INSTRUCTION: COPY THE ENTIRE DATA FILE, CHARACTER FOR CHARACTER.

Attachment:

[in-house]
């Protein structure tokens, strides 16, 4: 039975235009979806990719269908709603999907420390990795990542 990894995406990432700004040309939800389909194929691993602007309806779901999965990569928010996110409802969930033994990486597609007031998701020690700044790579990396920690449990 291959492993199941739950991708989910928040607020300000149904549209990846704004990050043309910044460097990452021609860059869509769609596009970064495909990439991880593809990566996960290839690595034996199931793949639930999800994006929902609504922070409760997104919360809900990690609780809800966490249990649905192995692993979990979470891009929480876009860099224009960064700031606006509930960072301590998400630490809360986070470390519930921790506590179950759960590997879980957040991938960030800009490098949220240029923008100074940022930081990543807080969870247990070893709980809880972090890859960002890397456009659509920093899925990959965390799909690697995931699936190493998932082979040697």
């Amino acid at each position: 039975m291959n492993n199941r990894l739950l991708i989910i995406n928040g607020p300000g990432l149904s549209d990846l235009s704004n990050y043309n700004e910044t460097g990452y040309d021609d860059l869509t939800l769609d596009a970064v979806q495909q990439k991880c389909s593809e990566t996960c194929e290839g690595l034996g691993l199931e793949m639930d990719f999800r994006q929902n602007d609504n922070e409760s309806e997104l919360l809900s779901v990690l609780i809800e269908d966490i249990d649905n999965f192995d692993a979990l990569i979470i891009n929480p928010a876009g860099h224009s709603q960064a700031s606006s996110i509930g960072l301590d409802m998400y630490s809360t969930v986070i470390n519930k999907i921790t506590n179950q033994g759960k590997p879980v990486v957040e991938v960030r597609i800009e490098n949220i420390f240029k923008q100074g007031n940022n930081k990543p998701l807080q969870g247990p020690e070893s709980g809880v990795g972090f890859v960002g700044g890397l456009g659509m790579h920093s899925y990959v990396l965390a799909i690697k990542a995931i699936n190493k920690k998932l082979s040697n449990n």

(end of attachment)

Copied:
[in-house]
């Protein structure tokens, strides 16, 4: 039975235009979806990719269908709603999907420390990795990542 990894995406990432700004040309939800389909194929691993602007309806779901999965990569928010996110409802969930033994990486597609007031998701020690700044790579990396920690449990 291959492993199941739950991708989910928040607020300000149904549209990846704004990050043309910044460097990452021609860059869509769609596009970064495909990439991880593809990566996960290839690595034996199931793949639930999800994006929902609504922070409760997104919360809900990690609780809800966490249990649905192995692993979990979470891009929480876009860099224009960064700031606006509930960072301590998400630490809360986070470390519930921790506590179950759960590997879980957040991938960030800009490098949220240029923008100074940022930081990543807080969870247990070893709980809880972090890859960002890397456009659509920093899925990959965390799909690697995931699936190493998932082979040697």
């Amino acid at each position: 039975m291959n492993n199941r990894l739950l991708i989910i995406n928040g607020p300000g990432l149904s549209d990846l235009s704004n990050y043309n700004e910044t460097g990452y040309d021609d860059l869509t939800l769609d596009a970064v979806q495909q990439k991880c389909s593809e990566t996960c194929e290839g690595l034996g691993l199931e793949m639930d990719f999800r994006q929902n602007d609504n922070e409760s309806e997104l919360l809900s779901v990690l609780i809800e269908d966490i249990d649905n999965f192995d692993a979990l990569i979470i891009n929480p928010a876009g860099h224009s709603q960064a700031s606006s996110i509930g960072l301590d409802m998400y630490s809360t969930v986070i470390n519930k999907i921790t506590n179950q033994g759960k590997p879980v990486v957040e991938v960030r597609i800009e490098n949220i420390f240029k923008q100074g007031n940022n930081k990543p998701l807080q969870g247990p020690e070893s709980g809880v990795g972090f890859v960002g700044g890397l456009g659509m790579h920093s899925y990959v990396l965390a799909i690697k990542a995931i699936n190493k920690k998932l082979s040697n449990n």